disease and not parathyroid disease. Thyroid problems are common,
parathyroid problems are uncommon.
Familial forms of hyperparathyroidism often show up with kidney stones
in young adults. HOWEVER, so does form number 1 above (a single
adenoma)... so therefore, ALMOST all young adults that get
hyperparathyroidism have form number 1 above, and NOT this form.
Almost all patients who have familial hyperparathyroidism will have a single
adenoma (number 1 above), but a slightly higher percentage will have 2 bad
glands or 4-gland hyperplasia (number 2 above). The treatment is exactly like the treatment for numbers
1 and 2 above. The
biggest exception is that patients with familial hyperparathyroidism can
get kidney stones, while those with NON-familial hyperparathyroidism due
to 4-gland hyperplasia will never get kidney stones. (remember, its the
patients with one (or two) bad parathyroid adenoma (tumor) that makes up >97% of
all parathyroid patients and they are the ones with kidney stones).
An often asked question is: Should my children be tested for
parathyroid disease now that I have it? Nope, no more than
your children should be checked for broken bones after you slip and fall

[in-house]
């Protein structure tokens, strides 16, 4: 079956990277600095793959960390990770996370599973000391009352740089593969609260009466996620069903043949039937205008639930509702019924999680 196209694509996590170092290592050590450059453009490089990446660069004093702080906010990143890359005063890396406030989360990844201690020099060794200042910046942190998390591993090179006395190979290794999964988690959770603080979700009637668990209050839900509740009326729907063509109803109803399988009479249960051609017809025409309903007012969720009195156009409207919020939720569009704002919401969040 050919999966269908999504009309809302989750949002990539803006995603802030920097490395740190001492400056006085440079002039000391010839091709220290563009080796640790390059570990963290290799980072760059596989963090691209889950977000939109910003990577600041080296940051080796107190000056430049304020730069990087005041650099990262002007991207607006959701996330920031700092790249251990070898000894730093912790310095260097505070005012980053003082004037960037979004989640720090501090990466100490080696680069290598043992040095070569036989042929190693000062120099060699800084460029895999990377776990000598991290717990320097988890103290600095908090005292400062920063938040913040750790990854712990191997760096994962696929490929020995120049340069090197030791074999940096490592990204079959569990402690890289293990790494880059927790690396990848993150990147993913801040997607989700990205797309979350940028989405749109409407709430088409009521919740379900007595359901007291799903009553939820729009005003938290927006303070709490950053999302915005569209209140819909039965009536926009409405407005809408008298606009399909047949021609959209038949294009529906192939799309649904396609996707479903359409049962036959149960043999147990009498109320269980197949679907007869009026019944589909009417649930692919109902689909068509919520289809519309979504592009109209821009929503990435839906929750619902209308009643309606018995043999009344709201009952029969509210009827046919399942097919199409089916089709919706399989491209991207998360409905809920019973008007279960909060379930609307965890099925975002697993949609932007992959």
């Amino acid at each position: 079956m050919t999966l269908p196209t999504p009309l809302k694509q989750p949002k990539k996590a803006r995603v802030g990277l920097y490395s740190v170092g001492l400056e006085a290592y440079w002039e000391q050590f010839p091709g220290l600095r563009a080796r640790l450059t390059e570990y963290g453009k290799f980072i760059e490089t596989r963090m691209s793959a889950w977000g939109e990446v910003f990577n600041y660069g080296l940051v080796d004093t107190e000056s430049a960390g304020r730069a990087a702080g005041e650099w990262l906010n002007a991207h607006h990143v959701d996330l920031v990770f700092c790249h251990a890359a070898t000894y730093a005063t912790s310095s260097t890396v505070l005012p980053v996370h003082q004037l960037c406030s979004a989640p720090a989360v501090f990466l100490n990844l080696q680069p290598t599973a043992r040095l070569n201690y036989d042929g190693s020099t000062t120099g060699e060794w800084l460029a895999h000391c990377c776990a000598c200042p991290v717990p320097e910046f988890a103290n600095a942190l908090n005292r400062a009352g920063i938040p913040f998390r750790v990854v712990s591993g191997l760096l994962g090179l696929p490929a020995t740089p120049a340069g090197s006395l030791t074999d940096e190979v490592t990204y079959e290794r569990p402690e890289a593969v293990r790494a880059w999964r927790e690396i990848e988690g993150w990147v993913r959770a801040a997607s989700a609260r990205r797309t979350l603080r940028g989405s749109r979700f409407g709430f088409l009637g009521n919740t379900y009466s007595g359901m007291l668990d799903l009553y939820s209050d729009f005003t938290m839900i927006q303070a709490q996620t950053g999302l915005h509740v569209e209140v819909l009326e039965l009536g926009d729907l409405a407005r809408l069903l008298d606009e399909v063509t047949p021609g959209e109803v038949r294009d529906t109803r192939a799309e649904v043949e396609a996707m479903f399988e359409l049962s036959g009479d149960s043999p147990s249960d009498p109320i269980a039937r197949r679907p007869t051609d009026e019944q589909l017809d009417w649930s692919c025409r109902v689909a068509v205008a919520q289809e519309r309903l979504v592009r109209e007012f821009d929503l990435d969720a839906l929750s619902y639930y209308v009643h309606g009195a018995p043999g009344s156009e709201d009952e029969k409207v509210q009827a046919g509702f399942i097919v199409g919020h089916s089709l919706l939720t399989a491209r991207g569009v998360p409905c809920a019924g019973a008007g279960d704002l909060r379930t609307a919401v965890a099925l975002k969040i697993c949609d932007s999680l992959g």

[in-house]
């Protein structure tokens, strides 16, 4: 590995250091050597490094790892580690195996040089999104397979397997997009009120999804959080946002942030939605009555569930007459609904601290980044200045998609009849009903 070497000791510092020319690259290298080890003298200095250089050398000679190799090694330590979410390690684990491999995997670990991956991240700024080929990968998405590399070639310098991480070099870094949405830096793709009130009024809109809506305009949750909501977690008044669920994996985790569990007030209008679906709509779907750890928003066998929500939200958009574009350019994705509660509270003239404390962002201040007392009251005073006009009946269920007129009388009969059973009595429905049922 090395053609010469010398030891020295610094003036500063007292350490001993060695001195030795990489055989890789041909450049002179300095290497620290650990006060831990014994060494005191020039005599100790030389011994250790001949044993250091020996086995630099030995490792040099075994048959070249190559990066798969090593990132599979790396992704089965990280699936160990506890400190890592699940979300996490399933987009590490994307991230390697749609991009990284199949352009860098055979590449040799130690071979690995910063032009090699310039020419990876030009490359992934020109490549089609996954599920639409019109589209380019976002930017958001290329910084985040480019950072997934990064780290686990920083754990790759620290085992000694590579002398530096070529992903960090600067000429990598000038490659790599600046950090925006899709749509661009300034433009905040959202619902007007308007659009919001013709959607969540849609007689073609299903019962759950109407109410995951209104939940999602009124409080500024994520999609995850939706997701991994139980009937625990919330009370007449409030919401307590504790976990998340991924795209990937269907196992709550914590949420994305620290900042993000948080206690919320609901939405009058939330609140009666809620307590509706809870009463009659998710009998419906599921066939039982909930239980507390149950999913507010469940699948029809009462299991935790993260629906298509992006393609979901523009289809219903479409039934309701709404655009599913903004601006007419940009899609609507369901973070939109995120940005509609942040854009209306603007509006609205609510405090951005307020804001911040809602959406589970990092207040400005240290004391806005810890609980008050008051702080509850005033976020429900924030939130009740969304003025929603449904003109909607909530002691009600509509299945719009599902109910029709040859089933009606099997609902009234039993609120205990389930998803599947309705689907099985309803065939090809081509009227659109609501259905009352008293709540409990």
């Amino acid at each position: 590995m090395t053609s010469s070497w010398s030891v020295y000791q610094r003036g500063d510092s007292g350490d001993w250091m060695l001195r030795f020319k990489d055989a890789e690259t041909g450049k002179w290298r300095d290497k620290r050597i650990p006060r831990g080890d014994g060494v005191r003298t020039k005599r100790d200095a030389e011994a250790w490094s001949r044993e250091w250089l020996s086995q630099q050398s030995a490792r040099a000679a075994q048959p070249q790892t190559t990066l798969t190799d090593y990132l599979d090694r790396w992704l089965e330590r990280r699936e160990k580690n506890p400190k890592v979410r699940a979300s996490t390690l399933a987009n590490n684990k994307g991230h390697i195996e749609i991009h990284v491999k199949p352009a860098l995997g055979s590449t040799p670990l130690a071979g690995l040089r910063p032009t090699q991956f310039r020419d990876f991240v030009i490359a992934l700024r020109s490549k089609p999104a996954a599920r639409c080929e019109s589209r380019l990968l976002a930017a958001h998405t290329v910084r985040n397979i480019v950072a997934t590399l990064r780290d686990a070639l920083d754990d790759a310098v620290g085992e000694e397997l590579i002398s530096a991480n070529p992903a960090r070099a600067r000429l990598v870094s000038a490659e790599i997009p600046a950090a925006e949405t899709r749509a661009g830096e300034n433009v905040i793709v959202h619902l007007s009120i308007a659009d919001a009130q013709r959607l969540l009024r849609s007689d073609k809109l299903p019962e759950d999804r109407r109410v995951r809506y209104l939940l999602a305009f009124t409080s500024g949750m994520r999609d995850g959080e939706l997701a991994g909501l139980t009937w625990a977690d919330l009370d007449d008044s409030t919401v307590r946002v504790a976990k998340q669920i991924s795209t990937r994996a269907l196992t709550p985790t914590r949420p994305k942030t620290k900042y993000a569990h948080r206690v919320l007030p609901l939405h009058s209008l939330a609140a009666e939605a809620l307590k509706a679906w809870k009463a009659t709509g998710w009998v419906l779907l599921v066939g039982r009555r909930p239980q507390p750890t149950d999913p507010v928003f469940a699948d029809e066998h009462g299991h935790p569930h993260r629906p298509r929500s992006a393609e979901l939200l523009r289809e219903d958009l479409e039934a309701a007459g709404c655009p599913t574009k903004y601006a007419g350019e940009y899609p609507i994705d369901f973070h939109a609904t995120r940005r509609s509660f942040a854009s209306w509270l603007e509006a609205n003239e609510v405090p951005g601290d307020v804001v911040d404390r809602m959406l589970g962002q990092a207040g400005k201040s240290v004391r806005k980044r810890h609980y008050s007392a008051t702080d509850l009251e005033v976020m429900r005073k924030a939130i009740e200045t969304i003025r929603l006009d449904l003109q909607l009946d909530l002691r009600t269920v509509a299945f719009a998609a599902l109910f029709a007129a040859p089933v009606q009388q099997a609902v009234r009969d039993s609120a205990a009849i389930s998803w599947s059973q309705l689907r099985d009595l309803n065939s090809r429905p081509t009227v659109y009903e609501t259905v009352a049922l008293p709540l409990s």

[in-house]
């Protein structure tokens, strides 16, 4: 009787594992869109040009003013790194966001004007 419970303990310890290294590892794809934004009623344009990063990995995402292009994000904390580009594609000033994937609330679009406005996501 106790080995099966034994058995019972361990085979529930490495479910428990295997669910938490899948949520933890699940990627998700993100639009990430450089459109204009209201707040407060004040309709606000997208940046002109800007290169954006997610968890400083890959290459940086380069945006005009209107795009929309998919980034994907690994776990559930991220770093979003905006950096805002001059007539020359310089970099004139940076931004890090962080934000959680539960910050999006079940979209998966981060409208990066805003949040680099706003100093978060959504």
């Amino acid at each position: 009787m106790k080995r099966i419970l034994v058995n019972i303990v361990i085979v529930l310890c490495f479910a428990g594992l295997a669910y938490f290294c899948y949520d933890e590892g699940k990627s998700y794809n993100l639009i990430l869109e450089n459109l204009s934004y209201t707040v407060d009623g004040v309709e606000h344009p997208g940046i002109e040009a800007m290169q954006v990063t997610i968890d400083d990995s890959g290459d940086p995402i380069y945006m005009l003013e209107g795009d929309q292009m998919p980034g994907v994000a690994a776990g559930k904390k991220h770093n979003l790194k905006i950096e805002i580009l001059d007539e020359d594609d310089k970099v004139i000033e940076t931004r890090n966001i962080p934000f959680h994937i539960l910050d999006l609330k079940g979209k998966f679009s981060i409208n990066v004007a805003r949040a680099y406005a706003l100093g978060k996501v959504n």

and break your ankle. The exception is this... if two people in the family
have hyperparathyroidism, then everybody needs to be checked (again, this
is so uncommon I can't believe that I'm writing about it... I should be
watching TV). Another exception is that the brothers and sisters of a
teenager with hyperparathyroidism should have their calcium and PTH checked.
Bottom line, patients with first-degree relatives with
hyperparathyroidism have a slightly higher rate of 4-gland disease, but at
least 95% will still have a single or a double adenoma. Do NOT let your surgeon tell
you that you can't have mini surgery just because you have family members
with hyperparathyroidism. If they say that... go somewhere else! The
surgeon's skills determine who can have a mini-parathyroid operation--not
the patient's disease.
Hyperparathyroidism Cause #7:
All Four of the
parathyroid glands grow big
These are not true tumors, but just bigger, juicy,
happy parathyroid glands. This is about 1.5% of all parathyroid patients. The
bigger, fatter parathyroid glands are called "Hyperplastic"
parathyroid glands. Also called Parathyroid Hyperplasia. No
Much fewer patients with hyperparathyroidism have the disease because
something happened to all four parathyroid glands making them all grow too
big. This is a very different disease from those above. Sadly, most people